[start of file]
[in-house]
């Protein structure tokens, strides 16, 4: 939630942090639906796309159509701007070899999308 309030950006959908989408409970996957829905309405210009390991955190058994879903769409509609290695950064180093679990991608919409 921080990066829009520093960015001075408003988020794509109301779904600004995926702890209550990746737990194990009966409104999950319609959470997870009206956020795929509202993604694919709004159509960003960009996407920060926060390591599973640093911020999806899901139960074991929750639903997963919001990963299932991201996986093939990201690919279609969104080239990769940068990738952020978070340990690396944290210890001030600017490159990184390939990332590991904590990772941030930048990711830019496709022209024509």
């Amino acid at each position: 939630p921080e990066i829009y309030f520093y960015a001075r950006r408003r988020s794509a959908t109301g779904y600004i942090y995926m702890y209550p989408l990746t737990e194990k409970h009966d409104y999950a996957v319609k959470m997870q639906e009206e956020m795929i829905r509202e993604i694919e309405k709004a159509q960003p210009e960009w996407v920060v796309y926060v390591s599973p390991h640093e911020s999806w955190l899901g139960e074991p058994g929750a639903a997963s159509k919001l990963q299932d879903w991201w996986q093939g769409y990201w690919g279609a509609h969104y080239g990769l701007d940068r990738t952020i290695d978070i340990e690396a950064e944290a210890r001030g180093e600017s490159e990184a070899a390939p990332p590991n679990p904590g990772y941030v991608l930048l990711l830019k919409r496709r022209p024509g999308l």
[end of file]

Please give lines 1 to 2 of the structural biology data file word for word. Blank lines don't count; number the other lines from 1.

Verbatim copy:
[in-house]
């Protein structure tokens, strides 16, 4: 939630942090639906796309159509701007070899999308 309030950006959908989408409970996957829905309405210009390991955190058994879903769409509609290695950064180093679990991608919409 921080990066829009520093960015001075408003988020794509109301779904600004995926702890209550990746737990194990009966409104999950319609959470997870009206956020795929509202993604694919709004159509960003960009996407920060926060390591599973640093911020999806899901139960074991929750639903997963919001990963299932991201996986093939990201690919279609969104080239990769940068990738952020978070340990690396944290210890001030600017490159990184390939990332590991904590990772941030930048990711830019496709022209024509």